We typically think of rain as being good for plants, but as with anything, timing is key.
Too much springtime rain can force farmers to delay planting schedules by several weeks. This is currently the case for farmers in the Pacific Northwest and the Midwest regions of the United States, where a rainy yet warm April has been interfering with the normal agricultural agenda.
Heavy rains leave fields too soggy for planting. AgWeb reports that corn and spring wheat are especially behind when compared to previous years.
However, these regions are still early in the planting season. Corn planting typically begins in mid-March and ramps up especially in mid-April and May. Farm Bureau reports that there is still potential for further delays, as average to above-average levels of precipitation are predicted, but significant problems aren’t likely due to the time left in the planting season.
Precipitation can muddy-up and oversaturate fields. This is true even when the precipitation is frozen, as melting snows can also oversaturate the earth. And if plants get in the ground just before a bad rainstorm, washouts due to flooding can occur.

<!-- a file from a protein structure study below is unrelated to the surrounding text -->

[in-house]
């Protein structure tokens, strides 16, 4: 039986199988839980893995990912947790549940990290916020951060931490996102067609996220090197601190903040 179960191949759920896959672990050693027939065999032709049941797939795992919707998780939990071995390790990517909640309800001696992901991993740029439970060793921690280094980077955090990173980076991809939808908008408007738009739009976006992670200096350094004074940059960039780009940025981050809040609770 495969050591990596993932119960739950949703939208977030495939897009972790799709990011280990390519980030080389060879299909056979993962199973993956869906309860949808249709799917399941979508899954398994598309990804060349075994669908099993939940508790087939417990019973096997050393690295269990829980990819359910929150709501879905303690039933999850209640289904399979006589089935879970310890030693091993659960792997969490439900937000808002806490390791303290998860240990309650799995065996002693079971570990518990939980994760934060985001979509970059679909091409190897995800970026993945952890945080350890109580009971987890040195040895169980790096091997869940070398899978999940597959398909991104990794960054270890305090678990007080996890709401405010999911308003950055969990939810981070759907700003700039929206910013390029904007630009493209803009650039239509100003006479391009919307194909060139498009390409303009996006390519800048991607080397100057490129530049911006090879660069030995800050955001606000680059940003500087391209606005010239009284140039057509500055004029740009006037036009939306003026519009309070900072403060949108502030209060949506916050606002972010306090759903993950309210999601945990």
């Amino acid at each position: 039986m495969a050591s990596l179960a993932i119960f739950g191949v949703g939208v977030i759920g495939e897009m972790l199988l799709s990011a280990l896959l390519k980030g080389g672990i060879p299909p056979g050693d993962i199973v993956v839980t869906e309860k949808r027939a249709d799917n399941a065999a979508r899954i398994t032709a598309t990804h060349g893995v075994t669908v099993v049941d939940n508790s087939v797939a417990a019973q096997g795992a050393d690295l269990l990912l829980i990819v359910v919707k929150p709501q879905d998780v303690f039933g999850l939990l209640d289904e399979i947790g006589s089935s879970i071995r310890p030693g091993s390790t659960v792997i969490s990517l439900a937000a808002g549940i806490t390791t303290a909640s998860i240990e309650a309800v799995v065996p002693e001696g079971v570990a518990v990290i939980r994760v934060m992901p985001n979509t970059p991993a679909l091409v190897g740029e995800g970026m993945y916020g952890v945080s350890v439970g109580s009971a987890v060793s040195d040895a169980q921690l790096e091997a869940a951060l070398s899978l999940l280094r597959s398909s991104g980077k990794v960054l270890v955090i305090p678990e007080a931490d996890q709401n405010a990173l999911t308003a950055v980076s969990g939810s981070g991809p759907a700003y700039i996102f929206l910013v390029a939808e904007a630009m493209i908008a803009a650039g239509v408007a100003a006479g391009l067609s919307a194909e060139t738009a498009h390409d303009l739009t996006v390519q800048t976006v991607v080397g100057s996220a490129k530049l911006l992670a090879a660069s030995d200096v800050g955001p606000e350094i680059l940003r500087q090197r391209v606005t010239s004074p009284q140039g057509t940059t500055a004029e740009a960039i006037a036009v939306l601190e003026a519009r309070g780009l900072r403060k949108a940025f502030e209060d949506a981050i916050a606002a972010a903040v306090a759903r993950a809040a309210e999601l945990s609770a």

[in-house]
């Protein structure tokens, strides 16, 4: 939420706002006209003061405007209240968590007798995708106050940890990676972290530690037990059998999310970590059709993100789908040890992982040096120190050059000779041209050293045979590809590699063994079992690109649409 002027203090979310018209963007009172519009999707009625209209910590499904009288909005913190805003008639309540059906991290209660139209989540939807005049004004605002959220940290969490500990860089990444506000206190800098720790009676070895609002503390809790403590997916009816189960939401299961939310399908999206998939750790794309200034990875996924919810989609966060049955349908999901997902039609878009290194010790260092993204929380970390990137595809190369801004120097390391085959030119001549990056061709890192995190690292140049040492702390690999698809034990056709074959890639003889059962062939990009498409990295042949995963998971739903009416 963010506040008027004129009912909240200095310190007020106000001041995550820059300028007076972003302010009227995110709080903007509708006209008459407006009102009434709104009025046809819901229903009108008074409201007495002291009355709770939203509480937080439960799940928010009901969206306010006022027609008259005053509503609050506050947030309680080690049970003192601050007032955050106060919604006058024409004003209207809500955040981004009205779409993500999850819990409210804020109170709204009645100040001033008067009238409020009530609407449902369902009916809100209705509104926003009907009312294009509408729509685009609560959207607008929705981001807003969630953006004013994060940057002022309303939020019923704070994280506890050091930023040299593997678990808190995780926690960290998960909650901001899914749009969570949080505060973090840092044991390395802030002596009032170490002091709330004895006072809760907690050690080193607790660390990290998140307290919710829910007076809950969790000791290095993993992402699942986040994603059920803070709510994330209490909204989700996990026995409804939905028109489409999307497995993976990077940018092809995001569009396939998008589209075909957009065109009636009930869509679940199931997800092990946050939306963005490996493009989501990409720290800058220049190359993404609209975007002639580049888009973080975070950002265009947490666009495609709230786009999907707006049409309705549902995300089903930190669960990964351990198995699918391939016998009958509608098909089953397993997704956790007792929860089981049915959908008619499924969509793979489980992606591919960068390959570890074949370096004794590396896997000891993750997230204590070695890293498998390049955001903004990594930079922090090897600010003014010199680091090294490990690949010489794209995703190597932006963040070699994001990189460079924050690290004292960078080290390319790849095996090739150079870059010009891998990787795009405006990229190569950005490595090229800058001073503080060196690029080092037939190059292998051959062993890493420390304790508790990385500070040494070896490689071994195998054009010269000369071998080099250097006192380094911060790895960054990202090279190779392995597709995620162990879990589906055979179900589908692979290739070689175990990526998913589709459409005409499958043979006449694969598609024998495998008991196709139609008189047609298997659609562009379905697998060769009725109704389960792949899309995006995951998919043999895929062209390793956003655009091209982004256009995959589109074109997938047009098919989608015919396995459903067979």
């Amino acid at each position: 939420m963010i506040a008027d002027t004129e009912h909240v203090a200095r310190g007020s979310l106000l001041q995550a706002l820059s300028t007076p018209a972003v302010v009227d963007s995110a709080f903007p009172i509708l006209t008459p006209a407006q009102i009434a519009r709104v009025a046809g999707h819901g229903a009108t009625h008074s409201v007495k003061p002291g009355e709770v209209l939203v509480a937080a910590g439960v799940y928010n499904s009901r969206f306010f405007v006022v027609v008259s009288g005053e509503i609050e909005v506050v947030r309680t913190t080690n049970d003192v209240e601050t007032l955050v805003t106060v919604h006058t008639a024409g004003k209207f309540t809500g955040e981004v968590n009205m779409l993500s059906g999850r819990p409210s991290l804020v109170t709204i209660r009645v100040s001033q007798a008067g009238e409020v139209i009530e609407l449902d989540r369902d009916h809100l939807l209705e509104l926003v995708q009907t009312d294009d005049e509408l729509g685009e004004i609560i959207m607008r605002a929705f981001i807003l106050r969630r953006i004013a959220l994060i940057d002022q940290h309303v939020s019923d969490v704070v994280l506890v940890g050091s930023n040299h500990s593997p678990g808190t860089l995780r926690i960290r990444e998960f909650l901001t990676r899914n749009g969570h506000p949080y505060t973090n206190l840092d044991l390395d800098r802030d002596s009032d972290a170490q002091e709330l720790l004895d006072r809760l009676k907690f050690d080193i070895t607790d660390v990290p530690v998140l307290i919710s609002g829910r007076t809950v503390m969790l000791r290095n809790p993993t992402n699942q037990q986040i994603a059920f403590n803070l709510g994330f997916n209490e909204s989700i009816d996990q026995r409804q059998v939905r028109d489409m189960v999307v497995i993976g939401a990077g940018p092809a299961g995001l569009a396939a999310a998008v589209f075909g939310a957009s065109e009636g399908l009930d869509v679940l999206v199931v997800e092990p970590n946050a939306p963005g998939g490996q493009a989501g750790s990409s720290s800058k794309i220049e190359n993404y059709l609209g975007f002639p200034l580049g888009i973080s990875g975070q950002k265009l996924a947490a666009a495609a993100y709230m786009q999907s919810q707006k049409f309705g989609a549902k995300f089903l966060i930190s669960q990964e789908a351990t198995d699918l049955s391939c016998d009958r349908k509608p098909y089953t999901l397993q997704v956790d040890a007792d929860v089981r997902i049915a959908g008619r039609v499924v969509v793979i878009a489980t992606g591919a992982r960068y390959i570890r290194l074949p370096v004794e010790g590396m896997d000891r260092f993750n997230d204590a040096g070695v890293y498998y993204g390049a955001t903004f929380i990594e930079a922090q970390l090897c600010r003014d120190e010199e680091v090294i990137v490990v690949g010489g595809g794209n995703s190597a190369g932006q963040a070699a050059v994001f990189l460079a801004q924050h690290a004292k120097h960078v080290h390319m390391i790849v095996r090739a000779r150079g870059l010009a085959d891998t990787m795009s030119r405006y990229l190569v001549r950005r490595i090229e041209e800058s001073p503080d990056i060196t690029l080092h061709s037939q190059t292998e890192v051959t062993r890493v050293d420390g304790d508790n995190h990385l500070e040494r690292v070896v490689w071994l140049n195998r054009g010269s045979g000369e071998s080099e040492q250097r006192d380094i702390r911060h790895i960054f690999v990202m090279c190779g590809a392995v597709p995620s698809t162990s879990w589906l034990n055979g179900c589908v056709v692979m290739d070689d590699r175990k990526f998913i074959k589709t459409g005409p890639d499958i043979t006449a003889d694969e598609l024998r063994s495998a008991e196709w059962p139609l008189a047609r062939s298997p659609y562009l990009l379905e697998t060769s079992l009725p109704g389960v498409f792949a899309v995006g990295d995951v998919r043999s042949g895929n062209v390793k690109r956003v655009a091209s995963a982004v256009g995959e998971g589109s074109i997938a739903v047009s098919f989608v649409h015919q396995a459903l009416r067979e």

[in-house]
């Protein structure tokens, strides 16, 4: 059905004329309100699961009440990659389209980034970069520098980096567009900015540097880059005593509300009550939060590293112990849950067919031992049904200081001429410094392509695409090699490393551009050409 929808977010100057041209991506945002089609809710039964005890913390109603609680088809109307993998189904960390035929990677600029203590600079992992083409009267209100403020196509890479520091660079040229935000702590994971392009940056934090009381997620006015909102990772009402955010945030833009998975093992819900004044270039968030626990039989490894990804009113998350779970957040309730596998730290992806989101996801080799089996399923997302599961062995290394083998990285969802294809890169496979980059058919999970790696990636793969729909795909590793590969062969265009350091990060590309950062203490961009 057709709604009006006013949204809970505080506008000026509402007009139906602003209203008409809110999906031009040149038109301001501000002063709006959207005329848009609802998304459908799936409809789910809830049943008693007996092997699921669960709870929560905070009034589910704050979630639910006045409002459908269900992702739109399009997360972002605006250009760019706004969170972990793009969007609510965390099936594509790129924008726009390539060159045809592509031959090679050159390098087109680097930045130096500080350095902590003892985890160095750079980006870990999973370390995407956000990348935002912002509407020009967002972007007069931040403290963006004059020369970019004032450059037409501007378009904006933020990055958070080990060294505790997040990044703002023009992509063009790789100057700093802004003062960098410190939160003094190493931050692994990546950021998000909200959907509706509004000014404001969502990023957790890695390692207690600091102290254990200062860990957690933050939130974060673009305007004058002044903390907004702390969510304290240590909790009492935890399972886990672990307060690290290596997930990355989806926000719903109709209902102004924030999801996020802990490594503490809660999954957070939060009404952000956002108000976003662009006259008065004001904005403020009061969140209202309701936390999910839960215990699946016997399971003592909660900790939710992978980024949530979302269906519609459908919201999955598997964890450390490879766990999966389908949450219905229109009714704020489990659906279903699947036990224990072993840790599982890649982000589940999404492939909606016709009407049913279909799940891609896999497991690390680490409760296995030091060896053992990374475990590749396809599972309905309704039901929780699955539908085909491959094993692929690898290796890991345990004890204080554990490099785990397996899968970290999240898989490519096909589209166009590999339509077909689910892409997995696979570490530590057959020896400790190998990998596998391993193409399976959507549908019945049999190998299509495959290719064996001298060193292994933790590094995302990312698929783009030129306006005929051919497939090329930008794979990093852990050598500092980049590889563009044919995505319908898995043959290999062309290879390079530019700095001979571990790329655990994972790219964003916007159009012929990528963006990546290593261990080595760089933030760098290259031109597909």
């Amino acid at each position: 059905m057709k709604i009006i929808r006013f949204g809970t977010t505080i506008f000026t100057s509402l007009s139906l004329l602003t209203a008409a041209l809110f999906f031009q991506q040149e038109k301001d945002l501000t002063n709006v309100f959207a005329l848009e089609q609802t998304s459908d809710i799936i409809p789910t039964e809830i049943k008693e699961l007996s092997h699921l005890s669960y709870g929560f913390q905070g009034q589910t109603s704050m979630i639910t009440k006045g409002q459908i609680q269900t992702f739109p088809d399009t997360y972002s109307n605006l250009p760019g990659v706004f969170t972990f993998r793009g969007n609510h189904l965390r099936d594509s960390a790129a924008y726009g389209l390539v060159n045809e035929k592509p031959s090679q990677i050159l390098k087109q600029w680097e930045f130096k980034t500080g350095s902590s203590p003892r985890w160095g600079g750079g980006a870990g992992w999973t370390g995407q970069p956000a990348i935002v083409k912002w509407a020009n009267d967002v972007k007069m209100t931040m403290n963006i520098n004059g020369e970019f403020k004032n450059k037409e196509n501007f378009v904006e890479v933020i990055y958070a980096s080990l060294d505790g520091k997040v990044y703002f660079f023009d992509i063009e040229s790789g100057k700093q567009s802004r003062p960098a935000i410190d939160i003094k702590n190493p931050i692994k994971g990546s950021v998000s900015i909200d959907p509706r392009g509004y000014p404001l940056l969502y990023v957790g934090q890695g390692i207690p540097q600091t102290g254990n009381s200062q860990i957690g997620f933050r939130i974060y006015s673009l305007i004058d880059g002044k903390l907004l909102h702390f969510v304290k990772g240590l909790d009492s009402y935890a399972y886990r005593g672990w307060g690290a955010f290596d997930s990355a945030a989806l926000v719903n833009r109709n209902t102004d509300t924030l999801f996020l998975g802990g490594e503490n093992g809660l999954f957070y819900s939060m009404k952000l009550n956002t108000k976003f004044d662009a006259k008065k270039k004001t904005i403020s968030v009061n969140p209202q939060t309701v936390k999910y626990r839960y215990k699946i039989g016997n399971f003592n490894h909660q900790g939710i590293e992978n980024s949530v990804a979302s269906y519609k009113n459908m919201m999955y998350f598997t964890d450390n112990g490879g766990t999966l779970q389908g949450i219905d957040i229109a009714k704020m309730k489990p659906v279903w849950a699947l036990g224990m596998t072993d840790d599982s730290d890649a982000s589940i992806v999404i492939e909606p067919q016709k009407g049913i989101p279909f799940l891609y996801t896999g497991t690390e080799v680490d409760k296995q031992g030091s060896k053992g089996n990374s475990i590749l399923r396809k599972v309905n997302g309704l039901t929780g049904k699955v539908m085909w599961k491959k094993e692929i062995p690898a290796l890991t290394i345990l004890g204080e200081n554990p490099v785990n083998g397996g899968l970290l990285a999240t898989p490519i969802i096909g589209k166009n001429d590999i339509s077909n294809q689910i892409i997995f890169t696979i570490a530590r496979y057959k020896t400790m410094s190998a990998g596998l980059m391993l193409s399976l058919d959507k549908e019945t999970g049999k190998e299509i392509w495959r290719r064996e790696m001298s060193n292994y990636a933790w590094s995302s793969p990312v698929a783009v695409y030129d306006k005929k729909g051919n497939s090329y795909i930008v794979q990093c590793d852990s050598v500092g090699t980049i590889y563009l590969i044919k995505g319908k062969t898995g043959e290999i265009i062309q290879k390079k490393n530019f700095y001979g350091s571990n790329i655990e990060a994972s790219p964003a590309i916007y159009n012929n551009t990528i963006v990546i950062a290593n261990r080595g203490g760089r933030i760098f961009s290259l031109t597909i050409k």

Delays are frustrating to farmers in part because they cause production problems later down the road. If a farmer rushes to plant a large amount of his crop in the short window between storms, they may end up with a larger-than-average amount ripening at the same time. This might overwhelm processors, who won’t be able to put the high volume of crops in whatever product they make.
Not only that, but heavy downpours can damage crops. Berries especially are sensitive to harsh precipitation, and damages can be costly in some occasions. However, plants continue to produce once the ruined berries are taken off.
The state of California especially is viewing heavy rain as a mixed blessing. After a long, tough drought, farmers are hopeful that their fields will be more productive this year. However, heavy rains have been complicating their springtime somewhat.
In other parts of the country, and the rest of the world, recent rains have been more of a plus. In cattle-heavy northern Arkansas, which has struggled with a drought for much of the year, rains have been good for grass.